Supporting Offenders with Learning Disabilities (SOLD) Network publish first e-zine
The Supporting Offenders with Learning Disabilities (SOLD) network has received funds from the Scottish Government Community Justice Department to support their work over a three-year period. The funds received are a significant step forward in helping the network to meet its aim of reducing offending and improving support for offenders with learning disabilities.
ARC Scotland facilitates the Supporting Offenders with Learning Disabilities Network which was established in 2012. Members recently discussed how the network can positively influence outcomes for persons with learning disabilities who come to the attention of the criminal justice system.
SOLD have now published their first e-zine, which you can read by clicking here.
National Autism Coordination Project Manager Role
The Scottish Government has established the National Autism Coordination Project to coordinate support for those on the Autistic spectrum across Scotland. The Project Manager will support the National Lead Co-ordinator in improving local services and support for those on the spectrum and their families and in fulfilling the goals and recommendations in the Scottish Strategy for Autism.
The successful applicant will be required, in collaboration with colleagues, to lead on the development and implementation of National Autism Co-ordination through a variety of initiatives and disseminate both results and good practice to a range of stakeholders. They will have demonstrable project management skills and the ability to work at a national level. Strong interpersonal and communication skills are essential as is the ability to demonstrate problem solving ability and respond to changing demands.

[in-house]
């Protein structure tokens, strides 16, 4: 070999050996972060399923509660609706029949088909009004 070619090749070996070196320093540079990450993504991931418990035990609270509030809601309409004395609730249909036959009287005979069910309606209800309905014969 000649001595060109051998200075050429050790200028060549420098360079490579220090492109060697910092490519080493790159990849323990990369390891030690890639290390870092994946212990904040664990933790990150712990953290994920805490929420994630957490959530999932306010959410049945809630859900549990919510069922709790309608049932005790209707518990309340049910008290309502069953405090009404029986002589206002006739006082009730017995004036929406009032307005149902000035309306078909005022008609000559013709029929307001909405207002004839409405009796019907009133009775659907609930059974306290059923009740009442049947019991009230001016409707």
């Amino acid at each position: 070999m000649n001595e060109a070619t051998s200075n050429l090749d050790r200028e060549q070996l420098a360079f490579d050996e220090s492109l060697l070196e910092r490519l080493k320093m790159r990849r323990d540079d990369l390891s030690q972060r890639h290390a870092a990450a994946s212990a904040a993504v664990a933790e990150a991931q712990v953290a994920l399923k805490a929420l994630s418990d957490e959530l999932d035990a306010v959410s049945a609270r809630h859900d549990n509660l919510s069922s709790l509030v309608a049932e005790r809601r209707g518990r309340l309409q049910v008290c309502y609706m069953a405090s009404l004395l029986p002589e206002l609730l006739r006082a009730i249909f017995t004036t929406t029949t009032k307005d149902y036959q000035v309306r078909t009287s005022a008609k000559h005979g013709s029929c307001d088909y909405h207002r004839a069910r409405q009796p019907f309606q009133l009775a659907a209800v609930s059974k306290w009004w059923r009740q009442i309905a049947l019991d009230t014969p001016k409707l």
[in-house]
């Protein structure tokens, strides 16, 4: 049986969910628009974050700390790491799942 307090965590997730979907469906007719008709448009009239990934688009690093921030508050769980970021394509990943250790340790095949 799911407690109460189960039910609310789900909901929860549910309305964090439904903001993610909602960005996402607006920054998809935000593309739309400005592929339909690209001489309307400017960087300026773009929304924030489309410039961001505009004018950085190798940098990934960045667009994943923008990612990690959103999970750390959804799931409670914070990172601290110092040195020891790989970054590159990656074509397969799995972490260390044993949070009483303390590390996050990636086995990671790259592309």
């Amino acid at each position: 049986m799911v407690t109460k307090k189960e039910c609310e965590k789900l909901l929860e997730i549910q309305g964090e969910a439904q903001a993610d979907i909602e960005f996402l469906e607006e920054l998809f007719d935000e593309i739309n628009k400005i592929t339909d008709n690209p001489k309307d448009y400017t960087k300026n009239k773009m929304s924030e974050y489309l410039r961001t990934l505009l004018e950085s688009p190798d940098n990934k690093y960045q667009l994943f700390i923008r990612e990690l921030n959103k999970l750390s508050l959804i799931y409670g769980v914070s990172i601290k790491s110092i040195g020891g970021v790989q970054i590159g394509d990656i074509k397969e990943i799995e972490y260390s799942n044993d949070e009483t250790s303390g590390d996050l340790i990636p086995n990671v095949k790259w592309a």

Funding Available for Open University Course ‘Understanding the Autism Spectrum’
The Scottish Government is working in partnership with the Open University on a new training initiative, providing free places to selected individuals on an OU autism course.
The Scottish Strategy for Autism was launched in November 2011 to ensure people with autism and their families are supported by the widest possible range of social care, education, housing, employment and other community based services.
Almost 3 years into our 10 year strategy we are making good progress towards delivering the goals of the strategy. There is still much to do but we are beginning to make a difference to the lives of people with autism by improving support services available to people who need them.
The Scottish Government Autism Reference Group, tasked with implementing the Scottish Strategy for Autism, sees education for those who work with and care for people on the autism spectrum as a vital part of their initiative to improve the lives of people with autism and their families.
That is why, for the third year running, we are providing funding for up to 170professionals, carers and other individuals with a special interest in autism to study the Open University Course ‘Understanding the Autism Spectrum’. Funding will be offered FREE to students in Scotland as part of the £13.4m autism fund to implement the strategy.
This initiative will make a real impact in delivering the strategy. Through this training we will increase the understanding of autism, and help to ensure that people on the spectrum have access to professionals within autism services which understand and are able to meet the needs of people with autism.